By Claire West
Sir Philip Green, founder of retail group Arcadia, has announced the findings of his efficiency review into government spending.
“He comments that £25bn a year is spent on property, but only 6% of the entire estate is overseen by a central team, and as much as 50% could be saved on property and procurement costs,” says Andrew Mawson, managing director of Advanced Workplace Associates
“This is a more stark picture than the one we painted just two months ago, when we estimated that public sector spending on property could be reduced by up to a fifth, and prime city-centre property could move from the public to private sector use, if central Government departments and local authorities adopted more flexible working practices.”
AWA’s estimates were based on changing the way that civil servants work, with the recent introduction of flexible working practices at the Home Office’s head quarters in Westminster.
“Without any loss of people, simply by adopting new ways of working and with its forward-thinking approach, the Home Office has managed to increase the number of staff using its existing headquarters by around 17 per cent. This has allowed the department to dispose of four other buildings in central London, consolidate functions and reduce costs,” says Mawson.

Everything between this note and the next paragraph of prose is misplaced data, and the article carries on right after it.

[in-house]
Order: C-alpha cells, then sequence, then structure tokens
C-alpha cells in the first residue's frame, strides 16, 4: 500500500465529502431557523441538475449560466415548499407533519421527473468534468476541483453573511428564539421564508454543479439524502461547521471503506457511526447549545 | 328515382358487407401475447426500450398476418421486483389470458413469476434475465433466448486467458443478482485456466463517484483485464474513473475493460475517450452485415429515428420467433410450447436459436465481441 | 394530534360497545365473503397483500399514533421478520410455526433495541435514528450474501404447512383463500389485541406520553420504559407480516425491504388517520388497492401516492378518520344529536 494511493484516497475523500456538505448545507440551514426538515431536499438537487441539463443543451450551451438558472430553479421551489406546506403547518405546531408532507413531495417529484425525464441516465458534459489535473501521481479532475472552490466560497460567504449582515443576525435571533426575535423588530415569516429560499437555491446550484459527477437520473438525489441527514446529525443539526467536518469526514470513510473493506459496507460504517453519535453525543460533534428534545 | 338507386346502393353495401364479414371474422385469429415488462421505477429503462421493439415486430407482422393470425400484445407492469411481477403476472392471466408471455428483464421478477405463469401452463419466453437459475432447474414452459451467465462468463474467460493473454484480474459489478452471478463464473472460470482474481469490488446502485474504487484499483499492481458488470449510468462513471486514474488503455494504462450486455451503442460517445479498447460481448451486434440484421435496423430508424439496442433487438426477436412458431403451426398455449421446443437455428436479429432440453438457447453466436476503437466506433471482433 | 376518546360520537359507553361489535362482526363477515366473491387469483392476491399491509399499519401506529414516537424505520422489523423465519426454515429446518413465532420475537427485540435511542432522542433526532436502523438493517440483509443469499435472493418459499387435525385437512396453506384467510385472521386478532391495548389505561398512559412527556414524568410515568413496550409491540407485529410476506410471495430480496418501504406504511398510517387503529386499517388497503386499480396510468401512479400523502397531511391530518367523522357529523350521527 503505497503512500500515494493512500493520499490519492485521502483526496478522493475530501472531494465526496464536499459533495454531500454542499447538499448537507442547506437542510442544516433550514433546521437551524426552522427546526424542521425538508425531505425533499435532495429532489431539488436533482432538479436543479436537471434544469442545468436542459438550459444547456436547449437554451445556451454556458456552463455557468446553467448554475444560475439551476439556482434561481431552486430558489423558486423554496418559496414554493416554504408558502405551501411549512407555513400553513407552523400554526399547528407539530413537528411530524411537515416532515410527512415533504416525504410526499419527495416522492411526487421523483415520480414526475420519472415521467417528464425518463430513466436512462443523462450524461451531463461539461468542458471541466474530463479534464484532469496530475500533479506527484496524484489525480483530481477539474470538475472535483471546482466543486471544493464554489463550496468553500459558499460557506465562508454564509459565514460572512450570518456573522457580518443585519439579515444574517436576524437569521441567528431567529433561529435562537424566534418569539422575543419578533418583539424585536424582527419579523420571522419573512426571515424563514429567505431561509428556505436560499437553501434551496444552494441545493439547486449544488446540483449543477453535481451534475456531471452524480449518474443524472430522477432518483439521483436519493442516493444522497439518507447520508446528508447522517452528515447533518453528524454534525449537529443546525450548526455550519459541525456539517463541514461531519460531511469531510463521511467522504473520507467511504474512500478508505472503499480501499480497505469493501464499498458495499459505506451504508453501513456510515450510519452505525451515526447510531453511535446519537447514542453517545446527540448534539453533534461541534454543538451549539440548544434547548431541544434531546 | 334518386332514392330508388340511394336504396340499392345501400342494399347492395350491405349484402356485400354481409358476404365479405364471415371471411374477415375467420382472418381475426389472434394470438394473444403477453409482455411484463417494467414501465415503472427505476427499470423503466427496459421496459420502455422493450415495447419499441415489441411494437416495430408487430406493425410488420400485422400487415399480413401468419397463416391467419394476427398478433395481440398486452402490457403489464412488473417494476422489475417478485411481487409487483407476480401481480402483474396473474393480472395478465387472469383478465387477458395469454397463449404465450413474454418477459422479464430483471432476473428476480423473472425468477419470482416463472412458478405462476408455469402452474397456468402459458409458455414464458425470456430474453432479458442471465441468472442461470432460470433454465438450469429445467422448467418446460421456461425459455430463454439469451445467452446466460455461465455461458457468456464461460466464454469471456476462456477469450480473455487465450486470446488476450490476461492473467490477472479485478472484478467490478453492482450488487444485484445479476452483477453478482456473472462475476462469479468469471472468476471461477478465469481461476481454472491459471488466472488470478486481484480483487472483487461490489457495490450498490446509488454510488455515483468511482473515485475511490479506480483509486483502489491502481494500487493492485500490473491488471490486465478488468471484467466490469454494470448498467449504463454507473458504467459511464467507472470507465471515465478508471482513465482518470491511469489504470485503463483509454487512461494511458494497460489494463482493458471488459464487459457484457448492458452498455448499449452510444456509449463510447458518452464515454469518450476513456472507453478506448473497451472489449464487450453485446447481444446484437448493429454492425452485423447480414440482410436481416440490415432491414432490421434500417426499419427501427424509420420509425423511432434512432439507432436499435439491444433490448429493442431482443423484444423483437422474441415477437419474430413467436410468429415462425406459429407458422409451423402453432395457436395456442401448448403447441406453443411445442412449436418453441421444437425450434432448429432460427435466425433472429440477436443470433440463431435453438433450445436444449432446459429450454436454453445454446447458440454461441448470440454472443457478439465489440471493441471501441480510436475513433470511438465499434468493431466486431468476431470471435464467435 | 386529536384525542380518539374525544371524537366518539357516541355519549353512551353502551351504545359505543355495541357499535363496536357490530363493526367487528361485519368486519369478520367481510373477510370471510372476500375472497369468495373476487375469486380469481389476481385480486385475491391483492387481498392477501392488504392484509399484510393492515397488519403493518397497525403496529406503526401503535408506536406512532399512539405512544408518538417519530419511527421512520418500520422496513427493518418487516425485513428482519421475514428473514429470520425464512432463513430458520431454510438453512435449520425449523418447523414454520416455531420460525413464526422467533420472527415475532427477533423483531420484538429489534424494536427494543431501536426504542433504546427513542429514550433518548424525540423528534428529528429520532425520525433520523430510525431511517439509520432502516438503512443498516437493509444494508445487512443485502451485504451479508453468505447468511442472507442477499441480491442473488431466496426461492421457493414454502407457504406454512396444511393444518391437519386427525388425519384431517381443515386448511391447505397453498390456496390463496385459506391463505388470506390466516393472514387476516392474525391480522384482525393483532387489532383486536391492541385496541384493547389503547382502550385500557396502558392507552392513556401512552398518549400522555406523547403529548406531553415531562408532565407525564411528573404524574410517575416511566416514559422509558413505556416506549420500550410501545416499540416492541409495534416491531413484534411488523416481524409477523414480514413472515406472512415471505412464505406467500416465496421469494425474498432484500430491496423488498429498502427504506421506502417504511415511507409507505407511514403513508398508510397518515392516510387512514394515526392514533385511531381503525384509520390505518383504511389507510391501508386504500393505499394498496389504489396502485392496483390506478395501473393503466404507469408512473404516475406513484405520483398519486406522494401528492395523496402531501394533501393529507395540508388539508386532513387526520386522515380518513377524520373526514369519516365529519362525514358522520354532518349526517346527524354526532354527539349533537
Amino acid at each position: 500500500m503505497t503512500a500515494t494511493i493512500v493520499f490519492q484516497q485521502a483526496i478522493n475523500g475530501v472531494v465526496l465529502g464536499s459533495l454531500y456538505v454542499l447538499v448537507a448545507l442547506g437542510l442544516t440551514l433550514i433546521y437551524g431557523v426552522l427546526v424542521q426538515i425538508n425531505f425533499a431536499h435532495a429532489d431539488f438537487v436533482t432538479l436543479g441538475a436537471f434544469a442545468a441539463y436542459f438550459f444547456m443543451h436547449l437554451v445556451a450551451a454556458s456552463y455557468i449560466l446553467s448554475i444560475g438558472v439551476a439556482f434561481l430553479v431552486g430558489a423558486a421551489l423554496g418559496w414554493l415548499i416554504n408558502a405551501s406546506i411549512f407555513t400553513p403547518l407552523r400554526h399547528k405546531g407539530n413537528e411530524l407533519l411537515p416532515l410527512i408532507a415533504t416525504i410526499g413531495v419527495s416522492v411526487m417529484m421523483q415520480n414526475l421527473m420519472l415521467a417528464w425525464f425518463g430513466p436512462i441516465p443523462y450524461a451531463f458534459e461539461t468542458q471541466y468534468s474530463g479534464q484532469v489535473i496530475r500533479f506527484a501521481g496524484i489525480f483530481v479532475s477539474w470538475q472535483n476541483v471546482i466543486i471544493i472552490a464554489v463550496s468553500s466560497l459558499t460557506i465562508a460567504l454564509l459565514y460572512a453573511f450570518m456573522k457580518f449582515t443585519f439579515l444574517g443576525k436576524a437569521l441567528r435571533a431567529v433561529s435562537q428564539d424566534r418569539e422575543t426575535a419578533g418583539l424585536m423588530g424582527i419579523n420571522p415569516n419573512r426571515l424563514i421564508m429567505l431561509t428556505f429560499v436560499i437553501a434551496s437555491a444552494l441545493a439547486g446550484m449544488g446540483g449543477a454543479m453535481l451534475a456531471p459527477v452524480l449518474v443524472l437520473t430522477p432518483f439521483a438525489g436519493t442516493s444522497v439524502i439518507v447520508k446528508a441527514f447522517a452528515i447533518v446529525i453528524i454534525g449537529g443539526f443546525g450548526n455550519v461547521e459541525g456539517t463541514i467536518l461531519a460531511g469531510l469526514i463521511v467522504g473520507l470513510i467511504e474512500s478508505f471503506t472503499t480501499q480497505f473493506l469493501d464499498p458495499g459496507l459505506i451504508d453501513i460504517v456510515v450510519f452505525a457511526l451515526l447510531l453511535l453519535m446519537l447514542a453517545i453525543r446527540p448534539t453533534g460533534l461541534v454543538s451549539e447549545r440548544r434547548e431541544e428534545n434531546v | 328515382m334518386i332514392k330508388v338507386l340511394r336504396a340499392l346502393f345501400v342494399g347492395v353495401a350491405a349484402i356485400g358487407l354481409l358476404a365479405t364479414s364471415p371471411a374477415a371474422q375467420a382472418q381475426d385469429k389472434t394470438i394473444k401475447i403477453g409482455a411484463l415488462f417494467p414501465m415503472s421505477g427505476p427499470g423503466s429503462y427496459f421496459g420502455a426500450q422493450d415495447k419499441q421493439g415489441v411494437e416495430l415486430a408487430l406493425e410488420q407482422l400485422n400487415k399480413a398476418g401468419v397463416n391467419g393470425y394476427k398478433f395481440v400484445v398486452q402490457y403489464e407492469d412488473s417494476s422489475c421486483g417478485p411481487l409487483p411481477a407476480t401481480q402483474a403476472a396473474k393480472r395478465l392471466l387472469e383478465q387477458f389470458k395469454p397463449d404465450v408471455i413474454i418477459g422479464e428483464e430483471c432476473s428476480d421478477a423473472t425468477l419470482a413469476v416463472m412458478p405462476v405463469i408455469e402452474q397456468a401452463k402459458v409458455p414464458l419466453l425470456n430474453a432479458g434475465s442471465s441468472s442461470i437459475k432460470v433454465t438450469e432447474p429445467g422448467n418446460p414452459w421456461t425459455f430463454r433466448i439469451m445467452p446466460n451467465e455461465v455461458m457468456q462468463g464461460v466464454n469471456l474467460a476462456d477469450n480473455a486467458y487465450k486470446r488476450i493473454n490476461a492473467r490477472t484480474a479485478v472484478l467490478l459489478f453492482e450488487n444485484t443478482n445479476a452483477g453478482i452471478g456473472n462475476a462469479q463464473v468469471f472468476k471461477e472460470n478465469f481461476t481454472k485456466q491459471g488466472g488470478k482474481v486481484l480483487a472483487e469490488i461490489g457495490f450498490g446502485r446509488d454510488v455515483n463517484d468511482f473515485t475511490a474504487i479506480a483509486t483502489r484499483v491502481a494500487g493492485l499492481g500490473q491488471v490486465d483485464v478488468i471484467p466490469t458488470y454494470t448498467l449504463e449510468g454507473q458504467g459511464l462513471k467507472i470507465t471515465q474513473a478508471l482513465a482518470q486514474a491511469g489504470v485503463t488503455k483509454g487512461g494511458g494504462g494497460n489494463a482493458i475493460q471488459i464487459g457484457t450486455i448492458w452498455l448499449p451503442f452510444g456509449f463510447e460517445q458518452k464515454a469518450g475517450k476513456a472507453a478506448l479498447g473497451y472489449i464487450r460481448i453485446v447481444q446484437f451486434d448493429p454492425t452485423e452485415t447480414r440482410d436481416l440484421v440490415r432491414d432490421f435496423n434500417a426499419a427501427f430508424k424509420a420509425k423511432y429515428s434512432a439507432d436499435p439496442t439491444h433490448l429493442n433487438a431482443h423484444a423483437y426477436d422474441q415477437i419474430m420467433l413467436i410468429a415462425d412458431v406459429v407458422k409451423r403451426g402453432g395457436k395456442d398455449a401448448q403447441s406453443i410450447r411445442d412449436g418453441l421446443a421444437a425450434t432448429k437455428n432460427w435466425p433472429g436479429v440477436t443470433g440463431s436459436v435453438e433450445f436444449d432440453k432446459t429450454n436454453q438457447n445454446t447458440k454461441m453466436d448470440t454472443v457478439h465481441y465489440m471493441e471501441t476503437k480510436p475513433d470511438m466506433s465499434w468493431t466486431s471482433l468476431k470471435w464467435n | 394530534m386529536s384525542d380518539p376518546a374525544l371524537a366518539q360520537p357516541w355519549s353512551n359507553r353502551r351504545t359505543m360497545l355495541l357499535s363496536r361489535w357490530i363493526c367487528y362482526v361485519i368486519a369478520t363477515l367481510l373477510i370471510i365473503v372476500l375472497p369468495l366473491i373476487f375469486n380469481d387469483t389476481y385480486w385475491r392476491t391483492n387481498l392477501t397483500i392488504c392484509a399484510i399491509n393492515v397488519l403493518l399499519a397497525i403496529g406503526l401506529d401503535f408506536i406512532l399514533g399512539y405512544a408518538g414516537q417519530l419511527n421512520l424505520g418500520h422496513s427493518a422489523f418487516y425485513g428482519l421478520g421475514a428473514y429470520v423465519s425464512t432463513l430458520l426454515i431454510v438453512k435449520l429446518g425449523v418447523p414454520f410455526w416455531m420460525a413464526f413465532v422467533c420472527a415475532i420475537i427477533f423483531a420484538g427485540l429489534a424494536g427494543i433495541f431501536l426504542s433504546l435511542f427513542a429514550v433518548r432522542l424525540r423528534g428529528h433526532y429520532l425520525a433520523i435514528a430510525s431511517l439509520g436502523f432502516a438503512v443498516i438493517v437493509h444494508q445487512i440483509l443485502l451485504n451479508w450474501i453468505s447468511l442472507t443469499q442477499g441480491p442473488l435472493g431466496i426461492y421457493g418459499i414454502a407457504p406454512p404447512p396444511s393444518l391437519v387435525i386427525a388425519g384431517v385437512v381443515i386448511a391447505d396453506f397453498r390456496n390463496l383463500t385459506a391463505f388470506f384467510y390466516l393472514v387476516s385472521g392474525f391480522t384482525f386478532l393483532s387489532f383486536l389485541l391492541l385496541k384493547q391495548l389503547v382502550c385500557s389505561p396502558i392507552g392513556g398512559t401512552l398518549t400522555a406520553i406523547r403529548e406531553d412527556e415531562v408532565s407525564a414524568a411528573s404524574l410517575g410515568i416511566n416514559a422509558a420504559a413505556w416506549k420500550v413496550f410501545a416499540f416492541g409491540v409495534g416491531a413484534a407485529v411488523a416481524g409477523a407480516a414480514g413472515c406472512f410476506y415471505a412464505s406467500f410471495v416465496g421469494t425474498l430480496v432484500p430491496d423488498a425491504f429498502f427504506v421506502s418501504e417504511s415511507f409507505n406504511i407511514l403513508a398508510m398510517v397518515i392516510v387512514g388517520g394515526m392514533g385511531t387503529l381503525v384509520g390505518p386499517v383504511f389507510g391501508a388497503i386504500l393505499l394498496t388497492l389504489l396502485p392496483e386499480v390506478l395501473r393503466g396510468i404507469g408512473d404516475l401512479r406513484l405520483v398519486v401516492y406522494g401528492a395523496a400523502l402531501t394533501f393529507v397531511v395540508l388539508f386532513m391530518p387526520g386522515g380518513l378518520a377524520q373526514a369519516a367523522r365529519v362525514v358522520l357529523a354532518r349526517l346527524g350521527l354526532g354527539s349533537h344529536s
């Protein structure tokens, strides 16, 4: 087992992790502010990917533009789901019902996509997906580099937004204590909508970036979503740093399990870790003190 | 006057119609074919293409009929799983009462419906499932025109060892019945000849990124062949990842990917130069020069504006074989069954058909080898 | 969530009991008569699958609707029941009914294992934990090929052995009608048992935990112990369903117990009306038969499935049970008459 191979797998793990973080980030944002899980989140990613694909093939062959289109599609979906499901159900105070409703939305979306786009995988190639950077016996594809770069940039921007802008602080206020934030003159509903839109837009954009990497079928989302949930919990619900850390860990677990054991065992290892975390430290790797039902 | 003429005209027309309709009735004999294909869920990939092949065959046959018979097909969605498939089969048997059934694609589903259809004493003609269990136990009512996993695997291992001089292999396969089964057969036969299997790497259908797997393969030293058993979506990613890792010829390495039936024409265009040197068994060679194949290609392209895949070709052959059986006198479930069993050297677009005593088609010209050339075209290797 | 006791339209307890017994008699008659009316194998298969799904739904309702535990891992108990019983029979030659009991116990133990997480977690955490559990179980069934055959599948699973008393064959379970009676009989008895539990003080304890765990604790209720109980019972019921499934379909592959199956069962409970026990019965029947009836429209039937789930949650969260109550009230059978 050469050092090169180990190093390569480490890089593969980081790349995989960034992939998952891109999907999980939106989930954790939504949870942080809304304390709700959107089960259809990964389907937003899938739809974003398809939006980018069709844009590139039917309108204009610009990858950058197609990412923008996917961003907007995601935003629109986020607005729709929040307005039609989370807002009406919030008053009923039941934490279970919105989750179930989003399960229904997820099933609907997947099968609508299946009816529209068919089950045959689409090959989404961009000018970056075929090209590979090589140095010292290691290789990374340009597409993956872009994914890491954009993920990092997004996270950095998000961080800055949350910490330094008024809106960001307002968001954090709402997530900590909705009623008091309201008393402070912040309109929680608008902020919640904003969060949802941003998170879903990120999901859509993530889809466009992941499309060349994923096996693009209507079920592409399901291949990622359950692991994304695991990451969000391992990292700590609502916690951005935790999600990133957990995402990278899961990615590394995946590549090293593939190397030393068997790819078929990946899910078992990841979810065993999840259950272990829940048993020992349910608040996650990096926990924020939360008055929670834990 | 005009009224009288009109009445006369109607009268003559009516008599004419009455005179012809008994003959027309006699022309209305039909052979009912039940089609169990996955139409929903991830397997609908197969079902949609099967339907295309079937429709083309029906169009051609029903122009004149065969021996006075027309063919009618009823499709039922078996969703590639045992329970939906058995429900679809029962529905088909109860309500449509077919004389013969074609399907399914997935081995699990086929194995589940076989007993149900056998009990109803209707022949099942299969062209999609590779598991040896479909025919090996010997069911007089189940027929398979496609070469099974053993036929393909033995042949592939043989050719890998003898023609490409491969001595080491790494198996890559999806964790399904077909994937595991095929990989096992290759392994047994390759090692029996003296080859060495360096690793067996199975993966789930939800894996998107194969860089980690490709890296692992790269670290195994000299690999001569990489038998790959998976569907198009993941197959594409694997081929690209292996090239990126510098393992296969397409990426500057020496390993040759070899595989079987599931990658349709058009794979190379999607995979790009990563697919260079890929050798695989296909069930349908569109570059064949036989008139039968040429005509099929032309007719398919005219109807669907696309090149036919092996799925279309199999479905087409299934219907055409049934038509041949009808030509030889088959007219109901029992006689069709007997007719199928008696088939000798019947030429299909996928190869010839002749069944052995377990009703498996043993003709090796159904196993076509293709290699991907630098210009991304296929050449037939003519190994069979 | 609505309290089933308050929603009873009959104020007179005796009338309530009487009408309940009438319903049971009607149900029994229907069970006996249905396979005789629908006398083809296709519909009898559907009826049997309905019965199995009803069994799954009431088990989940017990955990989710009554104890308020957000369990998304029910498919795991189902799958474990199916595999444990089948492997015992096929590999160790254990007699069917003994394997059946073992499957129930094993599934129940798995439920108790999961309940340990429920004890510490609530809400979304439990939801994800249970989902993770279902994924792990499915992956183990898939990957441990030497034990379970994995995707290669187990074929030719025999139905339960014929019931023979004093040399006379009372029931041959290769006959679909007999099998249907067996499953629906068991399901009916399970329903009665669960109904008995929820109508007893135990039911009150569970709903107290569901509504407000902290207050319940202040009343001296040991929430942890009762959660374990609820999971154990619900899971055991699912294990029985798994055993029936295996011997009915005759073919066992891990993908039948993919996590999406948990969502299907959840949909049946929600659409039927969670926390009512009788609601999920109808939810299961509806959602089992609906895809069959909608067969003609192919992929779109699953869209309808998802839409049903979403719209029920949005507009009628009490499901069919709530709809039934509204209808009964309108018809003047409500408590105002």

“If this model was rolled throughout central and local government the savings would be immense.”
A detailed review of working practices and adoption of new ways of working at the Home Office’s Marsham Street headquarters has allowed an extra 650 people to work in the building which has 3,800 workstations, generating considerable savings.
The project found a huge discrepancy in prices paid for government accommodation per person and per square metre of space. Average rents also differ greatly between Government Office regions, from £397 in London to £63 in the South West.
Commenting on Sir Philip’s scathing attack on the government’s £38million expenditure on hotel accommodation in London alone, Andrew Mawson said: “There are huge savings to be made using video-conferencing, mobile technologies and internal social networking tools… and a more innovative approach to use of office space: one of our clients has turned part of its building into hotel accommodation for staff who need to stay in town. That’s the kind of lateral thinking that’s called for now.”